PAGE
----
1. Do floods occur frequently, periodically, seldom?
2. Season of year when most floods occur
3. Cause: high intensity storms, spring break-up, etc.
4. Maximum stage or heights
5. How much flood damage has resulted?
C. Stream flow
a) Source of streamflow (lakes, bogs, springs, ground water flow, accumulated snow, etc.)
b) Annual yield (in c.f.s. or c.m.s. and as percent of precipitation)
c) Seasonal yield
d) Maximum and minimum yields
e) Flow regime--do streams rise rapidly after rain, get low, or disappear in dry periods?
a) Do streams generally flow clear, turbid, turbid only in floods or high water stages?
b) Is water of poor quality or polluted?
1) Natural pollution--organic, drainage from swamp and bog areas
5) Hardness, mineral content
A. Source(s) of present supply surface water ground water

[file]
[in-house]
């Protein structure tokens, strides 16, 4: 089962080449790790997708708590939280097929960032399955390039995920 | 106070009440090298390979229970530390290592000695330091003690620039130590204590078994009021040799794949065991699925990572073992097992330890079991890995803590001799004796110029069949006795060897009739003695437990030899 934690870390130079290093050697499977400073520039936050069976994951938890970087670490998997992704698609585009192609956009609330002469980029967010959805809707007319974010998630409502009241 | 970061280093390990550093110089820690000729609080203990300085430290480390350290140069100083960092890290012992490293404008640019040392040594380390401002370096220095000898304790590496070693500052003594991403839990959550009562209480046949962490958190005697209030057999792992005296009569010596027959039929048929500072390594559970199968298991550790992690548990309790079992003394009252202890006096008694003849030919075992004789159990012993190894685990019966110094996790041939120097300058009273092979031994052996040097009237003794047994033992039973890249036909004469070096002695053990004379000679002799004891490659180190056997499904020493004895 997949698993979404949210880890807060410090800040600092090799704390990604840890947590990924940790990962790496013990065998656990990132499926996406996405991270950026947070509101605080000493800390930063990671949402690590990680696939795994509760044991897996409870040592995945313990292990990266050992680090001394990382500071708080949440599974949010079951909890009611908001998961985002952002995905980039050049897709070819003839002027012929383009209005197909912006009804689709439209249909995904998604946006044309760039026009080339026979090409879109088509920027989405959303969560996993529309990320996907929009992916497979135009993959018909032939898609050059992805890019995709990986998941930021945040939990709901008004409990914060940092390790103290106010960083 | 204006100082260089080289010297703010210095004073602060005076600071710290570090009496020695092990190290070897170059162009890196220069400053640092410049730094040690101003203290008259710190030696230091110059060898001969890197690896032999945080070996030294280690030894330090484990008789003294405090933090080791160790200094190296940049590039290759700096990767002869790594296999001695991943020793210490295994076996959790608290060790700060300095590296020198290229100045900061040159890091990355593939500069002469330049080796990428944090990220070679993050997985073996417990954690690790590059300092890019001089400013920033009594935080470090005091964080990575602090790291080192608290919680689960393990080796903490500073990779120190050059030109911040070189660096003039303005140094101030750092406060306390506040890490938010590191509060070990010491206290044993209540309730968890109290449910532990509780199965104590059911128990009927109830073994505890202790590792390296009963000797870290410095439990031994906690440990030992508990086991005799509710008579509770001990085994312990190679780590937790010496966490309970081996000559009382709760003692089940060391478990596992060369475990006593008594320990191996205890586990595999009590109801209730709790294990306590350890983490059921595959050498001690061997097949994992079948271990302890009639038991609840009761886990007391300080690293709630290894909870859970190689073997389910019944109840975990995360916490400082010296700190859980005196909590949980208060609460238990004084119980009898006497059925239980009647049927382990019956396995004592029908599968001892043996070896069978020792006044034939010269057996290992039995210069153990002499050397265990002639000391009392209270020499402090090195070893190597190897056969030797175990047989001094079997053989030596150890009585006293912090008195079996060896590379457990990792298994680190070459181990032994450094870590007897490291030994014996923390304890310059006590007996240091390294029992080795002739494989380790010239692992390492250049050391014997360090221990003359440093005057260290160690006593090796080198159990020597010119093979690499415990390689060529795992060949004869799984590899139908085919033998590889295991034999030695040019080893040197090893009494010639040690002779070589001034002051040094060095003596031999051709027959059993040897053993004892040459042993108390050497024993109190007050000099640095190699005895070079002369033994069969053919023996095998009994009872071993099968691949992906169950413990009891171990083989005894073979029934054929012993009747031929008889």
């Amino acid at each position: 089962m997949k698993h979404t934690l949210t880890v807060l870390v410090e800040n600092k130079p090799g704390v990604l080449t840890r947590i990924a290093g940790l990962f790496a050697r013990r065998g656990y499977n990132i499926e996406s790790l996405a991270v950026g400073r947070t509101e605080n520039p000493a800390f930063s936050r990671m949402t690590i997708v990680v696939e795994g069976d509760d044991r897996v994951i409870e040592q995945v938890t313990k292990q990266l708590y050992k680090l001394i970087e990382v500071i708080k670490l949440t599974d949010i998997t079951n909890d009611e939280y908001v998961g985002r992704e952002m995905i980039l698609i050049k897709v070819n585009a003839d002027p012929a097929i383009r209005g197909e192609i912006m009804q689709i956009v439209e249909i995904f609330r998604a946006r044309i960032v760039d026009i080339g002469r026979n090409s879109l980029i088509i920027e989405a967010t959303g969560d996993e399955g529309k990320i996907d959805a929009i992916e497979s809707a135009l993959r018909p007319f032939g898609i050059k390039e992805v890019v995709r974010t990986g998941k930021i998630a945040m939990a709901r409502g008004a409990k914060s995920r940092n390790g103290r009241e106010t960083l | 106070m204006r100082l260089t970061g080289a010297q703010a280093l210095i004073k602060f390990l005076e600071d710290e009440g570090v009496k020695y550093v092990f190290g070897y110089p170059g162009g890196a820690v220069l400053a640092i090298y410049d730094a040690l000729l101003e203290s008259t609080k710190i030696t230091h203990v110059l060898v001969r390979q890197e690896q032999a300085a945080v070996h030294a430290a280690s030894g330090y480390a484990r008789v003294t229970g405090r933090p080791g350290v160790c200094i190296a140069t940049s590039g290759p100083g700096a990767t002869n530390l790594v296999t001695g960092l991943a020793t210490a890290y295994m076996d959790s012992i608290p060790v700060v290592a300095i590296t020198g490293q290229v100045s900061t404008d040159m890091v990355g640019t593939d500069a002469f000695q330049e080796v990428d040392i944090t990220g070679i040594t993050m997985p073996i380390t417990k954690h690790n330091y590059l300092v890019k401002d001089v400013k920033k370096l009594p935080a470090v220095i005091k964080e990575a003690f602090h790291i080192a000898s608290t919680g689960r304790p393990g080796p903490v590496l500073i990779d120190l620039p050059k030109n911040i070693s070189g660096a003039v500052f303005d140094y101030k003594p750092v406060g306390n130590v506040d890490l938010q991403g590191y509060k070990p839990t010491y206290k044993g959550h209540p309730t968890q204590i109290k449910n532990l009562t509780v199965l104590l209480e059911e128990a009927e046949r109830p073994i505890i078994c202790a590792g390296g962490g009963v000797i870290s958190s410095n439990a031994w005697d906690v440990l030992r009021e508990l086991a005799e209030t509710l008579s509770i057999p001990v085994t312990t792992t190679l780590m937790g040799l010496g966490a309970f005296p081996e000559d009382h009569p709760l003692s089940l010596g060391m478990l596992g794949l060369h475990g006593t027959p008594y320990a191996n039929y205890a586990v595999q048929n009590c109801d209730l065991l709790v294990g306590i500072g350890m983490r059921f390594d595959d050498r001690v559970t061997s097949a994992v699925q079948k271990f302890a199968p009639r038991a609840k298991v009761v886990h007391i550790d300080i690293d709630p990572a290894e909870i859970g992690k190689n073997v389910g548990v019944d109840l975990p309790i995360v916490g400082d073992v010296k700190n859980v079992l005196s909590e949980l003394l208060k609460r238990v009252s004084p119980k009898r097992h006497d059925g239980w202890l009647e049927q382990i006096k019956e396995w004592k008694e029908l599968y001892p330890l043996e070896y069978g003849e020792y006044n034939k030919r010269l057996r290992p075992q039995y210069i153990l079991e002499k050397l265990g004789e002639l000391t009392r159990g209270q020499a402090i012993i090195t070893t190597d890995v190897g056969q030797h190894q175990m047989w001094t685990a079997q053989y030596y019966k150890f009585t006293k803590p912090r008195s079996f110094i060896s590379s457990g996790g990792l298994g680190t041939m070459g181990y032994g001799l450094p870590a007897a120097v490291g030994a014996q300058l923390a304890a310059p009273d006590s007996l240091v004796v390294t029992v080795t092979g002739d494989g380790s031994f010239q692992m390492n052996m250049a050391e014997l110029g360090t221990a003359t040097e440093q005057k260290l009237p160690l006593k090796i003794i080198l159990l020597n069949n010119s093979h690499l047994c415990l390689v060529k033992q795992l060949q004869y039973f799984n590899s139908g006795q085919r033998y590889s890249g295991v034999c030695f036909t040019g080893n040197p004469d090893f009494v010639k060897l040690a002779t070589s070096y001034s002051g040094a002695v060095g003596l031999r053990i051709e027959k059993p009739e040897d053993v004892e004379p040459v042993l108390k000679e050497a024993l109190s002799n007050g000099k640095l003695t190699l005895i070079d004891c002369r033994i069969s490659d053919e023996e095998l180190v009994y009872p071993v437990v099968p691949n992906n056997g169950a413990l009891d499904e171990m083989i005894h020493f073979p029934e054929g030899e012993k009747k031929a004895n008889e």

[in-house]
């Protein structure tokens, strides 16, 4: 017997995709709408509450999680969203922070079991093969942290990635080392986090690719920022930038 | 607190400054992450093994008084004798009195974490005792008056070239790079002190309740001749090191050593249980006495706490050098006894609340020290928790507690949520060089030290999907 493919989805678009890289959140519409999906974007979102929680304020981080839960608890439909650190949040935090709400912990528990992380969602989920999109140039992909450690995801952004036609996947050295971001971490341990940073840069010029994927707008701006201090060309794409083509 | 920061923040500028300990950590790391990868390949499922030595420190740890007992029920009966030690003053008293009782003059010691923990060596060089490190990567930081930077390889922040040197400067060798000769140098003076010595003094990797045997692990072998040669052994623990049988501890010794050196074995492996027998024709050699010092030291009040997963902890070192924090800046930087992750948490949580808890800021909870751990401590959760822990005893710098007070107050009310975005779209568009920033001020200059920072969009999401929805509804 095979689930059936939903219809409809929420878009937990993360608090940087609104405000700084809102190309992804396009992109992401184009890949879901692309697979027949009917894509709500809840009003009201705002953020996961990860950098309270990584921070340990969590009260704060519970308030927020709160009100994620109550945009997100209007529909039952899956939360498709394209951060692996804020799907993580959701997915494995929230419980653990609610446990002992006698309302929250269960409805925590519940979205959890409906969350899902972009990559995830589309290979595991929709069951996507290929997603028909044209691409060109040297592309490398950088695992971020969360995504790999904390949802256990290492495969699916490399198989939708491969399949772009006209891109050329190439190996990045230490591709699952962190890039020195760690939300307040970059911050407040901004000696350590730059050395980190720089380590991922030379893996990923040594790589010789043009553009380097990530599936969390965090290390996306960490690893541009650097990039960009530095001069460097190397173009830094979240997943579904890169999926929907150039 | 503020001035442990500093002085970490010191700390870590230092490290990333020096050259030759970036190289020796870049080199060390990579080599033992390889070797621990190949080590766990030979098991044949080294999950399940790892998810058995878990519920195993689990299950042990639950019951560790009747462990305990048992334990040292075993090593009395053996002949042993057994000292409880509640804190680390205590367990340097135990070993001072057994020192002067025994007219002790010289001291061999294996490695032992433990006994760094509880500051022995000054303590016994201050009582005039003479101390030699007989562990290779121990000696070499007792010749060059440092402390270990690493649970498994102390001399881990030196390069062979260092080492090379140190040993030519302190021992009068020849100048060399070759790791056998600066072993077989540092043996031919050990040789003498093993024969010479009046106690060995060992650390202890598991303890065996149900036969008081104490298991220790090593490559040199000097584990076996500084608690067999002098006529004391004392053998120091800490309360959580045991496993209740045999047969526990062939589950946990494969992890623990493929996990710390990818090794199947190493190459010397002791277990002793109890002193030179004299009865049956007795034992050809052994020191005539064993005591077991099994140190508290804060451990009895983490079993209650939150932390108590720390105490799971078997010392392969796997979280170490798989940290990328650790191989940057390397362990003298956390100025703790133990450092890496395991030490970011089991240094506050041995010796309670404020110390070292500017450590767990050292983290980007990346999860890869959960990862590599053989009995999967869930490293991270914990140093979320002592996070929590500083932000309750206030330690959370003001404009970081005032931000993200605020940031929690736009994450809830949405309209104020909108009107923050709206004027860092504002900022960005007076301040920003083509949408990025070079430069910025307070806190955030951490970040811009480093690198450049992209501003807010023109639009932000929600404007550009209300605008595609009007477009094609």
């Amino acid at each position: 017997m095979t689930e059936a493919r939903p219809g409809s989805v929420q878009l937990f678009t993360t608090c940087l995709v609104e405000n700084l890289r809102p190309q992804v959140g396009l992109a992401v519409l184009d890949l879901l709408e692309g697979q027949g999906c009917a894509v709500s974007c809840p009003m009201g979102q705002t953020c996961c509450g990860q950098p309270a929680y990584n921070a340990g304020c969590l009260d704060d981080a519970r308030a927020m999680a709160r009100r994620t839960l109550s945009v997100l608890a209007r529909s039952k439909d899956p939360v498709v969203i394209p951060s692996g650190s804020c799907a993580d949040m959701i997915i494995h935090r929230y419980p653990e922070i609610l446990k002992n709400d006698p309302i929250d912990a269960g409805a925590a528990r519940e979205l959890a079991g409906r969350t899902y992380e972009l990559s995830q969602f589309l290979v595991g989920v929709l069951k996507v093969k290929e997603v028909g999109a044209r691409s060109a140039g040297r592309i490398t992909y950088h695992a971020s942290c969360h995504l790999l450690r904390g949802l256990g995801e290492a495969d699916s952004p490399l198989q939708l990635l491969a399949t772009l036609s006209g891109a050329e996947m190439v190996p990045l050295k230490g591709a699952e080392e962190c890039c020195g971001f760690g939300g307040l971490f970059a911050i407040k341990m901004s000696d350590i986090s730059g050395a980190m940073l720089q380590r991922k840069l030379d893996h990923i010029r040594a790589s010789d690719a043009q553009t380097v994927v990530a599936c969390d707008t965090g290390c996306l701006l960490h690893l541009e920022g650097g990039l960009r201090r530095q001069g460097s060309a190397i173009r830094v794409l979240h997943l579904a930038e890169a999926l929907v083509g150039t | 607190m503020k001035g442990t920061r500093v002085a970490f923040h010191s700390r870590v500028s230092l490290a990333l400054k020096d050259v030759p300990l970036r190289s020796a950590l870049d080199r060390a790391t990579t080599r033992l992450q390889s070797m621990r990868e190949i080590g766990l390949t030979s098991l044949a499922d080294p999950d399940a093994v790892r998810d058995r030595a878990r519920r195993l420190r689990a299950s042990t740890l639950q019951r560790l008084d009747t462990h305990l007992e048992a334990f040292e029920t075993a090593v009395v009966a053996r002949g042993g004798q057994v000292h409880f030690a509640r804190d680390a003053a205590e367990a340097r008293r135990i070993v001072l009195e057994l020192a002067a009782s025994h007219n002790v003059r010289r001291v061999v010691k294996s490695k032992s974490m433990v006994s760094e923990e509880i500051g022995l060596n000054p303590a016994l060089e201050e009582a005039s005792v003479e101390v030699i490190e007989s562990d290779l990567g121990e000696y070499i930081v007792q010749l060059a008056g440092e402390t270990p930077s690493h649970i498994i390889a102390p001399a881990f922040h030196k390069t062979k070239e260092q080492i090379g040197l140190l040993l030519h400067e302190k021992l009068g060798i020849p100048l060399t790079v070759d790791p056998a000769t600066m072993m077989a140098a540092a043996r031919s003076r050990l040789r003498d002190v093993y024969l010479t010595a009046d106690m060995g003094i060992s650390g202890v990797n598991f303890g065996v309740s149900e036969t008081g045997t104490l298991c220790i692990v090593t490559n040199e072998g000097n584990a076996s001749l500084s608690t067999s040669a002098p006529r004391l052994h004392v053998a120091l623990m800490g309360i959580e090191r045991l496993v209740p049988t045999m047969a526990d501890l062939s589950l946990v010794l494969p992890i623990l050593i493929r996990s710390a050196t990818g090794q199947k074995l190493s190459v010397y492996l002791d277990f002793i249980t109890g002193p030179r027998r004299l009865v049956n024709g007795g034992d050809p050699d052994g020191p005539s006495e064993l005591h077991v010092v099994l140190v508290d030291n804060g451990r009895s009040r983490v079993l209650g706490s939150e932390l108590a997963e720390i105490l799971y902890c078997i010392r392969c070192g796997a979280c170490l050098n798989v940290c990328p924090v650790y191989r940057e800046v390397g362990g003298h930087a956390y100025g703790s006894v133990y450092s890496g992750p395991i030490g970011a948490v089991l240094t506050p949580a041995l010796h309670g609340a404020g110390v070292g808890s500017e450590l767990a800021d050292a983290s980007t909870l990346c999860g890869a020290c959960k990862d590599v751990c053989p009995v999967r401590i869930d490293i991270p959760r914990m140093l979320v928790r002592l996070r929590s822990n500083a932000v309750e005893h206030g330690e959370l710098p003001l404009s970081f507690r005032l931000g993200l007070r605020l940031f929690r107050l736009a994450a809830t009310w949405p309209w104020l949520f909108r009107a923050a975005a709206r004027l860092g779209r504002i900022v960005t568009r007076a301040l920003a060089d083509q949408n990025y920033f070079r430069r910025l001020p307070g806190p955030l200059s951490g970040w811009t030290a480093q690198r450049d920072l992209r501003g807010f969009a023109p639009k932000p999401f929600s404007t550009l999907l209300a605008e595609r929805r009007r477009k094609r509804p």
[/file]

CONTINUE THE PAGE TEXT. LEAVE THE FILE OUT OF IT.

E. Power generation F. Recreation and wildlife
G. Other (e.g., sewage treatment)
H. Are present supplies adequate?
I. Will present supplies meet projected needs?
B. Flooding (including siltation)
C. Water supply
D. Water quality
E. Effects of land use on the problem(s)
1. Accelerated surface runoff, erosion, flooding
2. Water pollution
3. Reduced recreational values
4. Reduced standard of living
5. Unstable community
Source: Colorado State University.
A Treatment-Oriented Scheme especially for Hilly Watersheds
1 Symbols for most intensive tillage or uses:
C1 : Cultivable land 1, up to 7° slope, requiring no, or few intensive conservation measures, e.g. contour cultivation, strip cropping, vegetative barriers, rock barriers and in larger farms, broadbase terraces.
C2 : Cultivable land 2, on slopes between 7° and 15°, with moderately deep soils needing more intensive conservation, e.g. bench terracing, hexagon, convertible terracing for the convenience of four-wheel tractor farming. The conservation treatments can be done by medium-sized machines such as Bulldozer D5 or D6.